By the end of the week, it should be able to sit up and stand. Its muscles and sense of balance will undergo a lot of development as it attempts to walk.
It will be able to regulate its own body heat more effectively so will spend less time with its mother and will instead want play with its siblings.
Teething begins during this time in preparation for weaning throughout the upcoming weeks.
Four week old Labrador
Your baby Labrador will be much larger now and will have clearer distinguishable features. Due to their lively temperaments, baby Labradors will be very active and will want to play with their siblings throughout the day.
Now that its bowel and bladder muscles are more developed, your baby Labrador will be more independent and will not need its mother to encourage it to ‘go’. It will also be able to maintain its own body heat without aid.
Back teeth will begin to come through and weaning may start during this week.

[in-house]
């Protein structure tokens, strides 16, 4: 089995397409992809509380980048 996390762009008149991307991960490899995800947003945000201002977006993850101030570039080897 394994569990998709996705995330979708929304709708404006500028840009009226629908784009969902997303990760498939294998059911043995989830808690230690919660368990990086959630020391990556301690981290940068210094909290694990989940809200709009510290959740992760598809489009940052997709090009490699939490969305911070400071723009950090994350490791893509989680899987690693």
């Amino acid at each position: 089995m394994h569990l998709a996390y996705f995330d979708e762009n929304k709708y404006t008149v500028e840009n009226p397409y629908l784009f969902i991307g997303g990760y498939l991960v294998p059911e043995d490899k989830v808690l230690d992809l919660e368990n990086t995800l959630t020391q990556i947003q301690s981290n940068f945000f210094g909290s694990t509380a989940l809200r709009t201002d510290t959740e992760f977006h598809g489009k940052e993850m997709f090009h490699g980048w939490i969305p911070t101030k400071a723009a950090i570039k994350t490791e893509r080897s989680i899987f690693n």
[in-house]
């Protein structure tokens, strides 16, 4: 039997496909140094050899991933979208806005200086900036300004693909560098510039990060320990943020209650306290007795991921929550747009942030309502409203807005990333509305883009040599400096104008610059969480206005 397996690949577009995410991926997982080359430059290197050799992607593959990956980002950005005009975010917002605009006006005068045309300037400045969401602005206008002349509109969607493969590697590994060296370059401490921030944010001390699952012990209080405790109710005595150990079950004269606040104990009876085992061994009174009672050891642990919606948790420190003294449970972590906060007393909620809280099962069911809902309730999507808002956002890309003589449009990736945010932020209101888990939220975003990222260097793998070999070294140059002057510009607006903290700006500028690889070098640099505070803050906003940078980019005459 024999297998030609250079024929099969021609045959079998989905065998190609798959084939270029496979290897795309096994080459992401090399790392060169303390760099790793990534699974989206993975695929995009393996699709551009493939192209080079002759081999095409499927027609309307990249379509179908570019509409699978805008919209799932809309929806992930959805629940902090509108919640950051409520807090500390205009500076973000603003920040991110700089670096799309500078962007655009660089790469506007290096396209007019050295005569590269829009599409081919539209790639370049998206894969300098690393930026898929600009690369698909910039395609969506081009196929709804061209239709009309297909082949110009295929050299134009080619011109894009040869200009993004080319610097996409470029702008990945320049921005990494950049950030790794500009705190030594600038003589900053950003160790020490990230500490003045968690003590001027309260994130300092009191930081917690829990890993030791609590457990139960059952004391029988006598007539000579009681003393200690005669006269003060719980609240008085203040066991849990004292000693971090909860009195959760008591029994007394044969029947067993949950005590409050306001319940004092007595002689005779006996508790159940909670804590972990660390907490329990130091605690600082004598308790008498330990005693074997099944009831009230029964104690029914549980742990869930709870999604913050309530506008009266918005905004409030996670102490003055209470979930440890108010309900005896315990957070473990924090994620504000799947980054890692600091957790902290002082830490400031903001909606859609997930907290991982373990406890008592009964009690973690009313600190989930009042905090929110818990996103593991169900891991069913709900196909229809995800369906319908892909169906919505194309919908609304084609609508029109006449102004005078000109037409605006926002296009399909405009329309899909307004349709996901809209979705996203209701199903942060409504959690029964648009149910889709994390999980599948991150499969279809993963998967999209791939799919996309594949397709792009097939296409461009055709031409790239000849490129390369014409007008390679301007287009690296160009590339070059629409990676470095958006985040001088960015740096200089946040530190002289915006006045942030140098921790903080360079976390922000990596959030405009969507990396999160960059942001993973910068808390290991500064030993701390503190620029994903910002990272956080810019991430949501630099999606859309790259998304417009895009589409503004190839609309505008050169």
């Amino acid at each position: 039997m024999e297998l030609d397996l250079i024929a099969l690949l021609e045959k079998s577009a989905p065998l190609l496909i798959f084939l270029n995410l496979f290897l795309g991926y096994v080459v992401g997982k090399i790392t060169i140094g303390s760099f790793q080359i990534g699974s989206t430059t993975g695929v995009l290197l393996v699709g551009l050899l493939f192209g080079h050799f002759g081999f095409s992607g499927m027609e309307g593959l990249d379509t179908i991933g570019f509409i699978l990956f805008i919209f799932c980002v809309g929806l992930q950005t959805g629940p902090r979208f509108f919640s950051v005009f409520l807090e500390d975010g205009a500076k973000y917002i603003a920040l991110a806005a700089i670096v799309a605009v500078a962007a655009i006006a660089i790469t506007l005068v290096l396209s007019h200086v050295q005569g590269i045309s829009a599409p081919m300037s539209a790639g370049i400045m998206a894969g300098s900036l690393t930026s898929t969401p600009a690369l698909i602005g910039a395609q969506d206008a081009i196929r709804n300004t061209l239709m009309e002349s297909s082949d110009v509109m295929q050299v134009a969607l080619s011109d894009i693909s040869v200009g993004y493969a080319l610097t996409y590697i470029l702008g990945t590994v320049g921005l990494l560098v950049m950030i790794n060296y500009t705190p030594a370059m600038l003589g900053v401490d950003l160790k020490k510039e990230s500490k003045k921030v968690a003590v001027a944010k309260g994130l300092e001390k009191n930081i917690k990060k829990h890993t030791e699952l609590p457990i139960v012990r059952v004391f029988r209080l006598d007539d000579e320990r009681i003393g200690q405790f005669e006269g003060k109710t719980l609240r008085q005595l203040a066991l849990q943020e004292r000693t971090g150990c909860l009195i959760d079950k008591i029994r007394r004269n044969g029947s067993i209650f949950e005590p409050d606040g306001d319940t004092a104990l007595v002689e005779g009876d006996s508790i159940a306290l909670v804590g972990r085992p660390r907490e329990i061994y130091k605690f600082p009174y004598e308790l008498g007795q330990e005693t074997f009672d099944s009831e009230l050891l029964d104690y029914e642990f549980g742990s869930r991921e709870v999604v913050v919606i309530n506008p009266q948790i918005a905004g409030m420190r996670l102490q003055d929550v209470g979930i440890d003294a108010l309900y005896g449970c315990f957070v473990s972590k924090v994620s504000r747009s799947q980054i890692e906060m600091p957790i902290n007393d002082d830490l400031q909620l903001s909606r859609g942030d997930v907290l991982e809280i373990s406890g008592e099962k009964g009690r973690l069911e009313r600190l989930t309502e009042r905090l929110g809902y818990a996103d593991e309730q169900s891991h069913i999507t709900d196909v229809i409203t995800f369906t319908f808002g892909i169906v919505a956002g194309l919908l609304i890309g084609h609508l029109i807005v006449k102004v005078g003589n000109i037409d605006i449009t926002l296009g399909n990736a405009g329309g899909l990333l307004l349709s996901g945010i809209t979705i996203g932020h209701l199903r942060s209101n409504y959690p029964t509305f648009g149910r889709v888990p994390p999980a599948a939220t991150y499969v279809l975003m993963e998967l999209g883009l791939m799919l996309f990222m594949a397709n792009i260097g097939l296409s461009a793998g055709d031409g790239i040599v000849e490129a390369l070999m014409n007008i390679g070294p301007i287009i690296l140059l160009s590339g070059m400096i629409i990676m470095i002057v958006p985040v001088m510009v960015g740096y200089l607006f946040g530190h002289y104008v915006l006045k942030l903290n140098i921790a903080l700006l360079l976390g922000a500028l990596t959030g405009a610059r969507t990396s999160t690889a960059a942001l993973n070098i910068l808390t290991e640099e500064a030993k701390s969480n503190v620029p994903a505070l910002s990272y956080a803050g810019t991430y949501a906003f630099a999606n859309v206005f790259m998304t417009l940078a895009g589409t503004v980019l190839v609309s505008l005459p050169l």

Five week old baby Labrador
At this age, your baby Labrador will be able to play with toys as well as its siblings. It will be more receptive to interactions with humans, allowing it to be handled more frequently. This will decrease the likelihood of it becoming fearful of humans later in life.
Its mother and siblings will begin to teach it bite inhibition by vocalizing loudly when it bites too hard during playtime.
Weaning should be well underway with the baby Labrador eating solid foods multiple times a day. It will be able to bark now, and may be very loud!
Six week old Labrador
A six-week-old baby Labrador should be fully weaned and eating several small meals of solid food a day. Apart from for play and comfort, your baby Labrador will be fully independent from its mother. It may choose to occasionally nurse, but doesn’t need to.
It will be fairly large now and should weigh around 10-15 lbs.
Even though your baby Labrador has changed a lot, its immune system is still maturing rapidly. This takes up a lot of energy so it will sleep for around 18 hours a day.
Seven week old baby Labrador
The seventh week is a critical time in a baby Labrador’s behavioral development. Most of what it learns during this stage will stick. It should continue to experience new things to reduce the risk of it become fearful in adulthood. Exposure to new sounds, sights, smells and people will have a positive impact and set them up for later in life.
Your breeder may begin potty training throughout this time as the bowel and bladder muscles are mostly developed.